•Cesar Cabral, LHP Yanks (from Bosox via trade with Royals) — Cabral has been on the DL all season with an elbow injury.
      •Lendy Castillo, RHP, Cubs (from Phillies) — The 23-year-old missed considerable time with a groin strain and owns a 10.22 ERA in 12 1/3 innings for Chicago.
      •Gustavo Nunez, IF, Pirates (from Tigers) — Nunez has been on the DL all season..
      •Robert Fish, LHP, Braves (from Angels) — Fish has been on the DL all season..
      •Erik Komatsu, OF, Cardinals (from Nationals) — The 24-year-old hit .211/.286/.211 in 21 plate appearances with St. Louis, was claimed off waivers by the Twins, hit .219/.297/.219 in 37 plate appearances with Minnesota, then was returned to the Nationals in May.
      •Marwin Gonzalez, IF, Astros (from Cubs via trade with Red Sox) — Gonzalez spent some time on the DL but has otherwise hit .234/.280/.328 in 215 PAs with Houston.
      •Brett Lorin, RHP, Diamondbacks (from Pirates) — Arizona retained Lorin after a Spring Training trade with Pittsburgh.
      •Brad Meyers, RHP, Yankees (from Nationals) — Meyers has been on the DL all season.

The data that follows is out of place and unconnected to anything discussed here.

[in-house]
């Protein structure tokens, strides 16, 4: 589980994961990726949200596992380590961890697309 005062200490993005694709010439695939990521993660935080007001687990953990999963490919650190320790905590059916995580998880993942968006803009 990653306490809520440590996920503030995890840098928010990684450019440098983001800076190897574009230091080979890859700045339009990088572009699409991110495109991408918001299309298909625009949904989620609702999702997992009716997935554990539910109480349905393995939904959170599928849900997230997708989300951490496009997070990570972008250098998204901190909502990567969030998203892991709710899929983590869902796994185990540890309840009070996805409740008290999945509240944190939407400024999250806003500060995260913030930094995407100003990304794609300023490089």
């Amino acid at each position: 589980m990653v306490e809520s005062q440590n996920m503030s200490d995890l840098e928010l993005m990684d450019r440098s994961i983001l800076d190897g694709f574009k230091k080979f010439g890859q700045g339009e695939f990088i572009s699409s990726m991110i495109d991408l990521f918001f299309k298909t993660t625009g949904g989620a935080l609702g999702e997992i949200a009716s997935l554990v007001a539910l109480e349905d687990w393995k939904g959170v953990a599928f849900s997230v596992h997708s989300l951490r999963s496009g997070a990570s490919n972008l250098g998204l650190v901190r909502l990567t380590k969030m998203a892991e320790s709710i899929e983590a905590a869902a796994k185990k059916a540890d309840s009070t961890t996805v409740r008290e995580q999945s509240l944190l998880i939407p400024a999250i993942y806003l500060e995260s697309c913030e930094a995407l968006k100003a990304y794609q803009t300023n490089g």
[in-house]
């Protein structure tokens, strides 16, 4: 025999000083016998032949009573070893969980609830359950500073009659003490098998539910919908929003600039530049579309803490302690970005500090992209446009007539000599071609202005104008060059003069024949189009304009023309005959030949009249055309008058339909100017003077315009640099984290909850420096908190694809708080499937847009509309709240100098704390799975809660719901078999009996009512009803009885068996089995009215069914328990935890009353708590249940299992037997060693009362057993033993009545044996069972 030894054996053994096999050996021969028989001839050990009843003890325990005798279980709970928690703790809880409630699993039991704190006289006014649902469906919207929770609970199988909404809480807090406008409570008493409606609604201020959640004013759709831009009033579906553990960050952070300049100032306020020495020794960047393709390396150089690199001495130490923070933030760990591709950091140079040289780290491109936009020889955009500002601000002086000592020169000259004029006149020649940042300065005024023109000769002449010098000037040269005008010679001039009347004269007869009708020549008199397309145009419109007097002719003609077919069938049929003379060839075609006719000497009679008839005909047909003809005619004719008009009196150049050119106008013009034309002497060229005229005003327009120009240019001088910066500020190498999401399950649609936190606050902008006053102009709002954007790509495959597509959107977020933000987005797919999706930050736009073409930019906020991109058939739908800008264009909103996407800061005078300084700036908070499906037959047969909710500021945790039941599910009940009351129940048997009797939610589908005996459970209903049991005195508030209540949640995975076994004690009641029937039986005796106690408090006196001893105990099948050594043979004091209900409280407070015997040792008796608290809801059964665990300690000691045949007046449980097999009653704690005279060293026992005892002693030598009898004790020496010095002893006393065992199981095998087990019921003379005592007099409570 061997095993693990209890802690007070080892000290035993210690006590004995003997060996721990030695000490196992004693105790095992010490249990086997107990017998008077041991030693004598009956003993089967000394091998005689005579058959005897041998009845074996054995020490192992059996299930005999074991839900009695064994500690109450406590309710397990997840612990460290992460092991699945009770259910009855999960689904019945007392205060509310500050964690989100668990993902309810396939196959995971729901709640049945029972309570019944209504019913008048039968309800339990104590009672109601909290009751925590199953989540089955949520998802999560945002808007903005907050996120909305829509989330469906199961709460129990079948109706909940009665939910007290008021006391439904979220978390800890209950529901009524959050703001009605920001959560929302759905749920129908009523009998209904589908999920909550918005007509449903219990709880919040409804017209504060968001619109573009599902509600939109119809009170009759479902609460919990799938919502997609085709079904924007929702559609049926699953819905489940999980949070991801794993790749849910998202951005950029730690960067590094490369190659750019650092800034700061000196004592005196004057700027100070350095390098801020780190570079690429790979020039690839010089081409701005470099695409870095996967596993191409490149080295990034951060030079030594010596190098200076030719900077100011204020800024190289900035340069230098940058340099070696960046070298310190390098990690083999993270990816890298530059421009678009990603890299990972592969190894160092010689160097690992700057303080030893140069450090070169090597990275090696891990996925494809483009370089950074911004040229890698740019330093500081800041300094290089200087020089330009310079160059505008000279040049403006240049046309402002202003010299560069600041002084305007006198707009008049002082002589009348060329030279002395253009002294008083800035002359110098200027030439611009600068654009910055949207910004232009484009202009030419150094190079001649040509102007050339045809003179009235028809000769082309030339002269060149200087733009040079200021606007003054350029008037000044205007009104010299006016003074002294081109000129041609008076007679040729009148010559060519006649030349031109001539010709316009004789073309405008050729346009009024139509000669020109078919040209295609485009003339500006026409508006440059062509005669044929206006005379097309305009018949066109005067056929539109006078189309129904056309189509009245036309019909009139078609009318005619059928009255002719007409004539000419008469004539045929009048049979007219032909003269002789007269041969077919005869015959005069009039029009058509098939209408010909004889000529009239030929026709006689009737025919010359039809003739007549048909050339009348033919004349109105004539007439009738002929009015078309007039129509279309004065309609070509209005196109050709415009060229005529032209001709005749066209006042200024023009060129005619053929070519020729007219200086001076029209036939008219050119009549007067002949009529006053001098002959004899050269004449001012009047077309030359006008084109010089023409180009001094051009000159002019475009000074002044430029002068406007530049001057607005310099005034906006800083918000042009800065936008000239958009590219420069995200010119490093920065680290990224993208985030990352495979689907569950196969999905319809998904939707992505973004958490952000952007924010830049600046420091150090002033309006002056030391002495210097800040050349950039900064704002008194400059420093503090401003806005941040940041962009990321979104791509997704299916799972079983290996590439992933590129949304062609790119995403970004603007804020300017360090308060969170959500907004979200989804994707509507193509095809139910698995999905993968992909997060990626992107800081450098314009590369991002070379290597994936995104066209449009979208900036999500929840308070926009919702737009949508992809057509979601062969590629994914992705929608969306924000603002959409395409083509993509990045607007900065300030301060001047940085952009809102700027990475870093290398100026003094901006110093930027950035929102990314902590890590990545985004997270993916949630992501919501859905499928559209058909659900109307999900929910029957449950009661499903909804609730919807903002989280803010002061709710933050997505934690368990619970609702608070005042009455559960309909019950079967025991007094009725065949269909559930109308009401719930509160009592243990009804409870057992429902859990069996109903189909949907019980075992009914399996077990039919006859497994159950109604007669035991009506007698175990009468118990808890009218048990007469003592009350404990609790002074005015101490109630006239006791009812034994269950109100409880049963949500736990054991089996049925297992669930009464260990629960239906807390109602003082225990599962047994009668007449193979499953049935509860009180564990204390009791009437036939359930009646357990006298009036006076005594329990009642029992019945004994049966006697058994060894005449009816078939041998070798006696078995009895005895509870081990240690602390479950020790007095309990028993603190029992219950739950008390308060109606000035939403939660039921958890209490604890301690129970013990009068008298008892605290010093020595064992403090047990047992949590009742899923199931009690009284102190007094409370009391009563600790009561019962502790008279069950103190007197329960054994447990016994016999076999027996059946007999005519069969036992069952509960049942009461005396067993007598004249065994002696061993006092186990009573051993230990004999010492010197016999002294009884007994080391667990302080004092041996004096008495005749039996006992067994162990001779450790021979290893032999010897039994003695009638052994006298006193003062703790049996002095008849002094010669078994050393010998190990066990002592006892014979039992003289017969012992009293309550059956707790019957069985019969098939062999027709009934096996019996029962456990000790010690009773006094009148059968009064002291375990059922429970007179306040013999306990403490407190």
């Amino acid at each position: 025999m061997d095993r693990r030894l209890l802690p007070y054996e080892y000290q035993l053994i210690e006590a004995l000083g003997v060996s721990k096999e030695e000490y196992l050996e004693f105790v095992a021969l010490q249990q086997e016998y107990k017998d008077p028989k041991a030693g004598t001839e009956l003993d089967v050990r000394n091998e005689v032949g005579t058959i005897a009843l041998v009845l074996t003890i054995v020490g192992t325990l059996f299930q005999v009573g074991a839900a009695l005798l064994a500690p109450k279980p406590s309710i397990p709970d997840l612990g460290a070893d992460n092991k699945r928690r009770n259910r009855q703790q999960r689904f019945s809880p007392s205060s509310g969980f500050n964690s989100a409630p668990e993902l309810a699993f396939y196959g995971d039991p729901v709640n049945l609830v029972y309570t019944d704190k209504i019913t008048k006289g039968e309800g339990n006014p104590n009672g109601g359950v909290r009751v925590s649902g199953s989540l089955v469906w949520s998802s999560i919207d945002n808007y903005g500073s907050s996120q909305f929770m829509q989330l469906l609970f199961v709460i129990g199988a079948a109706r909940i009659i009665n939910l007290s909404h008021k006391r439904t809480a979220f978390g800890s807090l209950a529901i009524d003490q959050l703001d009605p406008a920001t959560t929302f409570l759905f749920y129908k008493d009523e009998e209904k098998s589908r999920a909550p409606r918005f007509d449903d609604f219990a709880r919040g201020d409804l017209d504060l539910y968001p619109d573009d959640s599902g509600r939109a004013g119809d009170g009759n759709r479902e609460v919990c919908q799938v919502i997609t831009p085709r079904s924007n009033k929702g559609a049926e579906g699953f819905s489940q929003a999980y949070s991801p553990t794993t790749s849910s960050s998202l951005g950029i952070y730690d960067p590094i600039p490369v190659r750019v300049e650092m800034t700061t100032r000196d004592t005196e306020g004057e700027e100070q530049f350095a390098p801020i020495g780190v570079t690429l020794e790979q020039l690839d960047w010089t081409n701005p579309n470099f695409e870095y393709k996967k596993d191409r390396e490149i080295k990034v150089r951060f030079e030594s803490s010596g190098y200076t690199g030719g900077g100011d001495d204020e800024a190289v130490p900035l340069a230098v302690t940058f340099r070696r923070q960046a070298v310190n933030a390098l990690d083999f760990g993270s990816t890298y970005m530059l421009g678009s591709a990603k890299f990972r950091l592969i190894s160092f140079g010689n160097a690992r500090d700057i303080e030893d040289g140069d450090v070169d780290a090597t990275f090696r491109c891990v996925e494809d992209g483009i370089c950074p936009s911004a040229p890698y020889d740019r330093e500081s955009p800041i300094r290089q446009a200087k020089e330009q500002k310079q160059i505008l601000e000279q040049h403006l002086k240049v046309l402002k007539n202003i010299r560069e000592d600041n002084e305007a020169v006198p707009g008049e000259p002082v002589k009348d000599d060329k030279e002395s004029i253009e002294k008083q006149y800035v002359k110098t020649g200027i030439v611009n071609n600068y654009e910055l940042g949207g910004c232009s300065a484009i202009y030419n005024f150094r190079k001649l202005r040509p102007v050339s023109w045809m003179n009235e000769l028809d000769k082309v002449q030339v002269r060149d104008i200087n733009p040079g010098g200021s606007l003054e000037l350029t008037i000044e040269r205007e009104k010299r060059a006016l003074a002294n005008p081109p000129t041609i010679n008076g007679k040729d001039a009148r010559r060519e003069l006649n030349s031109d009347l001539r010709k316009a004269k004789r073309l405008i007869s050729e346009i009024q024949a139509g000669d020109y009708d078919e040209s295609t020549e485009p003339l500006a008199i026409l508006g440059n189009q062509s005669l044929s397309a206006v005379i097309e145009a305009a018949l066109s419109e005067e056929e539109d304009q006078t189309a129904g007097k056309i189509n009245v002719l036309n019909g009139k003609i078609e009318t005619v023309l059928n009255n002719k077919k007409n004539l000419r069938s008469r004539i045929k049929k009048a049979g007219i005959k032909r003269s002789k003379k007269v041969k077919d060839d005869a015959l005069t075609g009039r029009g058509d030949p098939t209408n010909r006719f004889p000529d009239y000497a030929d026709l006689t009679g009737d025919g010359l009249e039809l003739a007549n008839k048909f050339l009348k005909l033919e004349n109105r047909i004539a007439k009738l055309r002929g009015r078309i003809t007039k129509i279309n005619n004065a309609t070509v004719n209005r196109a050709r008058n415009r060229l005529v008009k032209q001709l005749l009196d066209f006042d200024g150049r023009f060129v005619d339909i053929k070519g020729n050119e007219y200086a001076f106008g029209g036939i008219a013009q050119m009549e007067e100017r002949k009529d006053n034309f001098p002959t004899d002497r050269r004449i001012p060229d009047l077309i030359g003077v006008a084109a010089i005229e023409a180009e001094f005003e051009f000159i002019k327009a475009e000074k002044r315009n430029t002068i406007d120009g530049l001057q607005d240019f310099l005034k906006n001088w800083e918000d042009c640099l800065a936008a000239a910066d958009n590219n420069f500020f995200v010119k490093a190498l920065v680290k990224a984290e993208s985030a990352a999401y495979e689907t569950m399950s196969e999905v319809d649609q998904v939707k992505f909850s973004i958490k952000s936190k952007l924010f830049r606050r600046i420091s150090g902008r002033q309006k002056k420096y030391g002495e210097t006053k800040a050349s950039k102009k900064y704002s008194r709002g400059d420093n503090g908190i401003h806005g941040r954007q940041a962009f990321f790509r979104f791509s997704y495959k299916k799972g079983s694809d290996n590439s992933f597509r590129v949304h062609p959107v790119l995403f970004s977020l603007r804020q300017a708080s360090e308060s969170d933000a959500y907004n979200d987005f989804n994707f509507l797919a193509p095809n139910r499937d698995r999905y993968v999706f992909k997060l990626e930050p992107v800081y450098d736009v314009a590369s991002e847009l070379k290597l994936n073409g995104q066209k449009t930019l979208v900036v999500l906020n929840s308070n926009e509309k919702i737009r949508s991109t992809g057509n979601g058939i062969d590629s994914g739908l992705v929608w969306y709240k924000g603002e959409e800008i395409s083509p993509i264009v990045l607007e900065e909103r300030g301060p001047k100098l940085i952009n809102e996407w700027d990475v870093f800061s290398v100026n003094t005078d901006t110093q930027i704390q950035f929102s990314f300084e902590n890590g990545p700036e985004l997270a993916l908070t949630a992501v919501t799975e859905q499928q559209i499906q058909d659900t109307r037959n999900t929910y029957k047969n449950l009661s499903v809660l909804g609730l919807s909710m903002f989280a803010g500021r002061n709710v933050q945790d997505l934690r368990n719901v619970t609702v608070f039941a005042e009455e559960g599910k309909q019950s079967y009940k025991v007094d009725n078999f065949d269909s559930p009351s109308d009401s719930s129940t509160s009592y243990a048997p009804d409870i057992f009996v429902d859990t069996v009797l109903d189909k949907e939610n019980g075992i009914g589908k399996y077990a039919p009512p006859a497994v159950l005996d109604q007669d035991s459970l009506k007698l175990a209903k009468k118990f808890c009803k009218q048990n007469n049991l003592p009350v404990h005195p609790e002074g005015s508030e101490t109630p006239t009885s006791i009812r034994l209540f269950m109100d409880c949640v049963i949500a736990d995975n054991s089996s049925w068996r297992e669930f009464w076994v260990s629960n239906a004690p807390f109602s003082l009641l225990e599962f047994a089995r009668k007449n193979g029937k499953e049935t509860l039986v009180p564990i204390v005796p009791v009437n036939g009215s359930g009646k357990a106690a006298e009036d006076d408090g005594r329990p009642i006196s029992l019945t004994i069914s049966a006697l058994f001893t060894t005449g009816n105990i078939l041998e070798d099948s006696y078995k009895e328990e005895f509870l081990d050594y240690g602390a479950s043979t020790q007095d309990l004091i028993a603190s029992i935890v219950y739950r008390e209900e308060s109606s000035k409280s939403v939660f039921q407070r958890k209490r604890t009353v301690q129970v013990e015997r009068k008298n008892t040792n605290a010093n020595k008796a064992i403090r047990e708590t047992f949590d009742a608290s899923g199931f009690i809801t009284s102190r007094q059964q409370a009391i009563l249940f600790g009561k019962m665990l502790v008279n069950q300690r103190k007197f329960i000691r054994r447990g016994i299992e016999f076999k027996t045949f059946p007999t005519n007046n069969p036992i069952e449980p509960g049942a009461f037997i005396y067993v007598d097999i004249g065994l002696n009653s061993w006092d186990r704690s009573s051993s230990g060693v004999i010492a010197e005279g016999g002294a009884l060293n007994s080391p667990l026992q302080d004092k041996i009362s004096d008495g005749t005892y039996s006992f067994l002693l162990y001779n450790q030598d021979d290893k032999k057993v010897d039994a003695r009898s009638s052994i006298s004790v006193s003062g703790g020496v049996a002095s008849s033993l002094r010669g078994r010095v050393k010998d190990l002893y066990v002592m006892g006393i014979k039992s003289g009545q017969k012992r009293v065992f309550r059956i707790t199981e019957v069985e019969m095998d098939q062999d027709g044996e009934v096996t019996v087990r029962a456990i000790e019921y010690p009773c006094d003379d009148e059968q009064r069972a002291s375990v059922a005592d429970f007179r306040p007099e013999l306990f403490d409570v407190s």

2. Jon Mayo’s Best Twenty–Rule V–Alphabetical Order:
      Jesus Aguilar—: 1B– 22,—Bats: R, Throws: R Ht: 6′ 3″, Wt: 257- Cle
      Miguel Celestino: RHP: 23, Bats: R, Throws: R Ht: 6′ 6″, Wy: 205 – SEA
      Ryan Chaffee: RHP: 24, Bats: R, Throws: R Ht: 6′ 2″, Wt: 195 – LAA
      Tim Crabbe: RHP: 24,Bats: R, Throws: R Ht: 6′ 4″, Wt: 195 – CIN
      Josh Fieldsn: RHP 27,Bats: R, Throws: R Ht: 6′ 0″, Wt: 185 – SEA
      Nate Freiman: 1B 25, Bats: R, Throws: R Ht: 6′ 7″, Wt: 225 – SD
      Jason Hagerty: C 25, Bats: S, Throws: R Ht: 6′ 3″, Wt: 220 – SD
      Kyle Heckathorn : RHP 24 Bats: R, Throws: R Ht: 6′ 6″, Wt: 225 – MIL
      Randy Henry RHP 22,Bats: R, Throws: R Ht: 6′ 3″, Wt: 190 – BAL
      Destin Hood OF 22, Bats: R, Throws: R Ht: 6′ 1″, Wt: 225 – WSH
      Jarret Martin RHP 23, Bats: L, Throws: L Ht: 6′ 4″, Wt: 227 – BAL
      Jefry Marte : 3B 21, Bats: R, Throws: R Ht: 6′ 1″, Wt: 187- NYM
      Jon Keck LHP 24,Bats: L, Throws: L Ht: 6′ 6″, Wt: 215 – KC
      Braulio Lara LHP 23,Bats: L, Throws: L Ht: 6′ 1″, Wt: 180 – TB
      Chris McGuiness 1B 24,Bats: L, Throws: L Ht 6′ 1″, Wt: 210 – BOS
      Carlos Perez : LHP 21, Bats: L, Throws: L Ht: 6′ 2″, Wt: 195 – ATL
      Ryan Pressly RHP 23, Bats: R, Throws: R Ht: 6′ 3″, Wt: 175 – BOS
      Blake Smith : OF 24, Bats: L, Throws: R Ht: 6′ 2″, Wt: 225 – LAD
      Juan Sosa : RHP 23, Bats: R, Throws: R Ht: 6′ 2″, Wt: 165 – PHI
      Coty Woods : RHP 24,Bats: R, Throws: R Ht: 6′ 2″, Wt: 190 – COL

      1. Destin Hood could have some possibilities…..sweet Nat revenge. Not sure what happened to him after 2011.